Whenever I go to any famous landmark in Beijing, there is usually a huge crowd of people, and I almost always hear one of a few things while I’m walking through the crowd. Laowai is a term for foreigners as is waiguoren, and these words follow any non-Asian person through the crowd. The more of us there are in a group, the more exclamations we will hear. The more stares we will get. The more people will blatantly take pictures, sometimes with us, sometimes from a distance without asking first at all. As with many things in adjusting to a new culture, the best thing to do is to simply laugh it off, or even play along. Sometimes I’ll give an unsolicited camera a big thumbs up, wave enthusiastically or greet the photographer in Chinese. This always surprises them. I have friends who, if it is convenient, pick up their own camera and take a picture back.
The fact that I stick out like a sore thumb no matter what I do and where I go is something I’ve had to get used to in China. My friends in Europe are excited when someone confuses them for a local. That will never happen to me here, no matter how good my Chinese becomes, no matter how culturally aware I am I will always be different. It can be exhausting sometimes, to constantly be stared at by people riding the bus who don’t really have anything better to do in that time anyways, the kids who look at me with wary eyes on the street. However, I’ve more or less learned to deal with it. Its only on the bad days that these things really annoy me. Its good to remember that people are just naturally curious.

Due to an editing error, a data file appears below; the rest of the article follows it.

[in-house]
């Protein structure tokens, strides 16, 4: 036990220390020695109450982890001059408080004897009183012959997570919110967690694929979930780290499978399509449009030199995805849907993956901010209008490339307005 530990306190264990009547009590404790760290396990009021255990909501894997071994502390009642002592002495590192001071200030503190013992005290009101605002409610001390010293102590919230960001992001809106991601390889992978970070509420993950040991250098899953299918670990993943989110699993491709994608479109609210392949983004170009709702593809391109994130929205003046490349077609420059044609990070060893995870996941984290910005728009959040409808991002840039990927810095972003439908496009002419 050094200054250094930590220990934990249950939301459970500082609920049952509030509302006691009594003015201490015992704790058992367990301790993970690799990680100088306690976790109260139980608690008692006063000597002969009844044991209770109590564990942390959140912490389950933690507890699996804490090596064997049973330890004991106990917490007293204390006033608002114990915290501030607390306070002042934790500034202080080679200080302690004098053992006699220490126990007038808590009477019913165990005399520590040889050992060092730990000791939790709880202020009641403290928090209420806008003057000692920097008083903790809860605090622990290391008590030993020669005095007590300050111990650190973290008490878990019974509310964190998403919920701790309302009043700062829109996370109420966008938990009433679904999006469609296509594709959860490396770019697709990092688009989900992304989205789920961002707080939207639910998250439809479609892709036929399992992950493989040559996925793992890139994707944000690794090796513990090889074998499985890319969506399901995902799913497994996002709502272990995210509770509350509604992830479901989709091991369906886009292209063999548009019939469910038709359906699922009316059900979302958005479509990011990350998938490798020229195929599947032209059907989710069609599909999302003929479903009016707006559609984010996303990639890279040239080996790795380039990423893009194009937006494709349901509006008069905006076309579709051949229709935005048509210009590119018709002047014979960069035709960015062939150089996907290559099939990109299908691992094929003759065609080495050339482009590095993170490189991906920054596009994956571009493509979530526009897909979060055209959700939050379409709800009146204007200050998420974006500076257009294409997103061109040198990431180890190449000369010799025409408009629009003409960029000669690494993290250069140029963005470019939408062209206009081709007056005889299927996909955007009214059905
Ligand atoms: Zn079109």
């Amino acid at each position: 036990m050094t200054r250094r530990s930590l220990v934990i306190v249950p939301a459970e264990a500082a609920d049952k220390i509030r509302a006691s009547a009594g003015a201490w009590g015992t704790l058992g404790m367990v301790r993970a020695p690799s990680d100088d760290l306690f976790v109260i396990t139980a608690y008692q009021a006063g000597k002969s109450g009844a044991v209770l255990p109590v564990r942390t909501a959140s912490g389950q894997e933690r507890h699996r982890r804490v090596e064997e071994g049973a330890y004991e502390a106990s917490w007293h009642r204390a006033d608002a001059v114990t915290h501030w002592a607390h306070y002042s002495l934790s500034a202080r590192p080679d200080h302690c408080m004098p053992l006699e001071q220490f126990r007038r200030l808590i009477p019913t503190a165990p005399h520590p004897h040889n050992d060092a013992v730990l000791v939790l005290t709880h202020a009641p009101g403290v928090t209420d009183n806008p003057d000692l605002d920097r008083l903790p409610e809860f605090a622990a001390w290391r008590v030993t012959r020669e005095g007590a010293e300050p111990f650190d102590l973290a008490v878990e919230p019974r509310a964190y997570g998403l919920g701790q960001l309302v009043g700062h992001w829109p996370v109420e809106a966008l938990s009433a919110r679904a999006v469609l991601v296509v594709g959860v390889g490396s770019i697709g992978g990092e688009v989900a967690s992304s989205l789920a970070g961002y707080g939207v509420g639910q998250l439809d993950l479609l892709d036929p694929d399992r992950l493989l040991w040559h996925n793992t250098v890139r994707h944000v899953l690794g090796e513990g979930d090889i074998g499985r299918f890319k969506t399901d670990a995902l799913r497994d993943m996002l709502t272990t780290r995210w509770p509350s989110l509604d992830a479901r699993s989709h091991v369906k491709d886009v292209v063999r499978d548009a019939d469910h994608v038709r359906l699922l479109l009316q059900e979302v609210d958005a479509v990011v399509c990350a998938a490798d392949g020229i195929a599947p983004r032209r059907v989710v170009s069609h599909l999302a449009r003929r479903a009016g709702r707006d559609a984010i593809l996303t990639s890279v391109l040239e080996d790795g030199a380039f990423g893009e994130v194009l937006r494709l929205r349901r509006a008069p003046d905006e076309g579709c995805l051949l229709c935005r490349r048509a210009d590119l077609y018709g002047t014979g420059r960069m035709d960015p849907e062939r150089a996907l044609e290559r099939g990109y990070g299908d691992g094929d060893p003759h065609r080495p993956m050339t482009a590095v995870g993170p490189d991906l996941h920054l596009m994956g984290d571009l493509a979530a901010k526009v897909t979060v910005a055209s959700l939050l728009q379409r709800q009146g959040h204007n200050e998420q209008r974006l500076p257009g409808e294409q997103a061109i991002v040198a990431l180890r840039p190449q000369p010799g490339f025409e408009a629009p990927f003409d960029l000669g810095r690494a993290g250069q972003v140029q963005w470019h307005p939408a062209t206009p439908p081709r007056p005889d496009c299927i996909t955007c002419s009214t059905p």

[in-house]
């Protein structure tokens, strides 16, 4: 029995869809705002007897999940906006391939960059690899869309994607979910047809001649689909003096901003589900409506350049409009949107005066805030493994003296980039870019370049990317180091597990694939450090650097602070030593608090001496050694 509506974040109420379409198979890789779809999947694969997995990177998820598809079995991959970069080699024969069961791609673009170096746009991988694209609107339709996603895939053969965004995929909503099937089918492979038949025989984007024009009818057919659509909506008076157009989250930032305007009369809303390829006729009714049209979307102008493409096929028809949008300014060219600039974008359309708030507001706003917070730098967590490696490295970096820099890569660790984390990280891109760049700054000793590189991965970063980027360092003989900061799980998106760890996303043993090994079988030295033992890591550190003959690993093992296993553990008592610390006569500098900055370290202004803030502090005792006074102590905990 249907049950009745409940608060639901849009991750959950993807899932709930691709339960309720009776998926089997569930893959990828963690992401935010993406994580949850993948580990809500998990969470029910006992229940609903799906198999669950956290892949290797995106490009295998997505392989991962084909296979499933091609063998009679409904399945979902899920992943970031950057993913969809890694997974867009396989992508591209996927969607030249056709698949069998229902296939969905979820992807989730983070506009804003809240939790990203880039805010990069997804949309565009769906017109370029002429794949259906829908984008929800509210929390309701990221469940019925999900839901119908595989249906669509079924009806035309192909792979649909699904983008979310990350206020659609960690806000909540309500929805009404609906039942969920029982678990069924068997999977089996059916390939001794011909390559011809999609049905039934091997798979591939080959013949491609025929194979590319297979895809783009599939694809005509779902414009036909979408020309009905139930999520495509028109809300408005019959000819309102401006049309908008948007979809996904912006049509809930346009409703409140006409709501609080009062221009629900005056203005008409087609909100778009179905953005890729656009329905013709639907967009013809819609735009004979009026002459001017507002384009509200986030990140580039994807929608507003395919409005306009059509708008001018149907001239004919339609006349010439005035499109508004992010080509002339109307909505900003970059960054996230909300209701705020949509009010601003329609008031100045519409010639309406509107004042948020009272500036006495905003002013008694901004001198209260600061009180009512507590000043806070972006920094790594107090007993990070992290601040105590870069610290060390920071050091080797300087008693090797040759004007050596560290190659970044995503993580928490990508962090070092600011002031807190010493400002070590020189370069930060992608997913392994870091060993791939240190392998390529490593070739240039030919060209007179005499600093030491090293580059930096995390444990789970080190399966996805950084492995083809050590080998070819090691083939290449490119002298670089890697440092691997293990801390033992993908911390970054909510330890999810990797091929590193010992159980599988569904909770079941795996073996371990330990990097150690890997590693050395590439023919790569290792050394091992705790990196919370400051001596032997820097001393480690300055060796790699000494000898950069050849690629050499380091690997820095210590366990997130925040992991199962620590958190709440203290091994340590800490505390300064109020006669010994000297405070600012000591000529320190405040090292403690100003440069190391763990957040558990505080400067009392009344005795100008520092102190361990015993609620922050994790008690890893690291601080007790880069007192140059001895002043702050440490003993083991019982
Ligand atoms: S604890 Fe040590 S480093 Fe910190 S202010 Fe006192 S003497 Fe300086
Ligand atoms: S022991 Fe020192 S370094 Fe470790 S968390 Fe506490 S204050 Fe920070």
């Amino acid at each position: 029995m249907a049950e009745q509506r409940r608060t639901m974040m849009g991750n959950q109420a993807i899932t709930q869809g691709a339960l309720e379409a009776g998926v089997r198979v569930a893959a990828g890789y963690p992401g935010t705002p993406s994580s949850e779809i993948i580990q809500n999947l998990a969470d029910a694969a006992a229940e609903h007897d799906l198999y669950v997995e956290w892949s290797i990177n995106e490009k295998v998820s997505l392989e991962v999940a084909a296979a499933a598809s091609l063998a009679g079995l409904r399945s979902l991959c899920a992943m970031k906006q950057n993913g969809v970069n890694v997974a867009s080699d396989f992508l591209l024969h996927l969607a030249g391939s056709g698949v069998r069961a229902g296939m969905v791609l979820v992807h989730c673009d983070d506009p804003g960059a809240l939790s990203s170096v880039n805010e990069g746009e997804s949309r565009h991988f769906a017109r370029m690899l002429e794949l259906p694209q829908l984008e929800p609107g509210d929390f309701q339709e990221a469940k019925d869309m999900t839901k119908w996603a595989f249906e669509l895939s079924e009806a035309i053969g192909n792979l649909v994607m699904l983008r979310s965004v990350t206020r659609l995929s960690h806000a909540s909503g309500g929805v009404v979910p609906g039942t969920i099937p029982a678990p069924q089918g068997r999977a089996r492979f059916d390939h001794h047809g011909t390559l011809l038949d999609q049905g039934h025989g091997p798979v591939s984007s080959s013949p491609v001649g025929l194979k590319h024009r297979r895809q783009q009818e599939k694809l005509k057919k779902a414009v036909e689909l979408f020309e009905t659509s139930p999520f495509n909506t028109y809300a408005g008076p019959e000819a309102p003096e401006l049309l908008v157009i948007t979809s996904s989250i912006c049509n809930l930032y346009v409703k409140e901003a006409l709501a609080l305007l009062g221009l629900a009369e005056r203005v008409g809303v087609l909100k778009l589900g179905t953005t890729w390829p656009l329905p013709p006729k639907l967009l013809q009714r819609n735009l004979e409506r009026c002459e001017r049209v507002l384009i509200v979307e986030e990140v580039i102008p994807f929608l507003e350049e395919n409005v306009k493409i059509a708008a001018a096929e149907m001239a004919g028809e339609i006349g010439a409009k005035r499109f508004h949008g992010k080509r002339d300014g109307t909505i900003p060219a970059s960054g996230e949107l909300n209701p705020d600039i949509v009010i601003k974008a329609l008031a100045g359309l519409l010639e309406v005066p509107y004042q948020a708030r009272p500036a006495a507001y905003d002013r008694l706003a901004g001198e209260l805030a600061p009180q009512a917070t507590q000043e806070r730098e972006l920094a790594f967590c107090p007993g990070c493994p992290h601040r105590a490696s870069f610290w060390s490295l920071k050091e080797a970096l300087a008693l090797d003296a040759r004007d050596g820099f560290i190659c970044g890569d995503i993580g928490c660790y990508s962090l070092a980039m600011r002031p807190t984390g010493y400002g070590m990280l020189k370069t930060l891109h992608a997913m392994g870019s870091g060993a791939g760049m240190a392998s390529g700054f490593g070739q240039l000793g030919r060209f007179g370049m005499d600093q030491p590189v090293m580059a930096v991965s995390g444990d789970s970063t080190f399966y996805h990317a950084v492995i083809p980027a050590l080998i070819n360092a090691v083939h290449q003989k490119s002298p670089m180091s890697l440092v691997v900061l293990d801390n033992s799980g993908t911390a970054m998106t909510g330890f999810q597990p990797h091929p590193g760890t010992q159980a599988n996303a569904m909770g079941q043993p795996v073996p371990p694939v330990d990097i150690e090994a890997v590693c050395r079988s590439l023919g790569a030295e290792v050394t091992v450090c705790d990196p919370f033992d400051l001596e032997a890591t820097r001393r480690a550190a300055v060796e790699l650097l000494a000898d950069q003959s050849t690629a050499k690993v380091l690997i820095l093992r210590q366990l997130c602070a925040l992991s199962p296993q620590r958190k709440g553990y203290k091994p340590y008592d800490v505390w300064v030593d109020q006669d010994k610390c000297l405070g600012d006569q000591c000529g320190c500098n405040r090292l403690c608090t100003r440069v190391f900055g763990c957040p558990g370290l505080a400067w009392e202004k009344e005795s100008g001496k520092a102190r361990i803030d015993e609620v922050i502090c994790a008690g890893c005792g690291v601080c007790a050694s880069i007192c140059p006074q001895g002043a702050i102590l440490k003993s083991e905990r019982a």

Being a waiguoren does have its advantages. It is assumed that I can’t speak Chinese and that I need help with everything. Sometimes this is true, and playing the dumb tourist can be useful. My Asian-American friends meet confusion from Chinese people as to why they look Chinese but can’t speak the language. I have my friend Mykhanh’s spiel about how her parents are Vietnamese but she is American almost memorized. If I am with an Asian friend, Chinese people will consistently speak directly to them and not to me at all. Side note: my friend Irene and I were able to help two German girls order a cake in the bakery yesterday… accomplishments! This can be exhausting for them, just as constantly sticking out is for me. Having these multiple perspectives as a part of my experience has helped me to see the China experience in a way different from my bubble. Which is a very, very, good thing.
This will be my last blog for awhile as I am headed to TIBET tomorrow for my class about ethnic minorities in China. I’ll have internet again in about two weeks!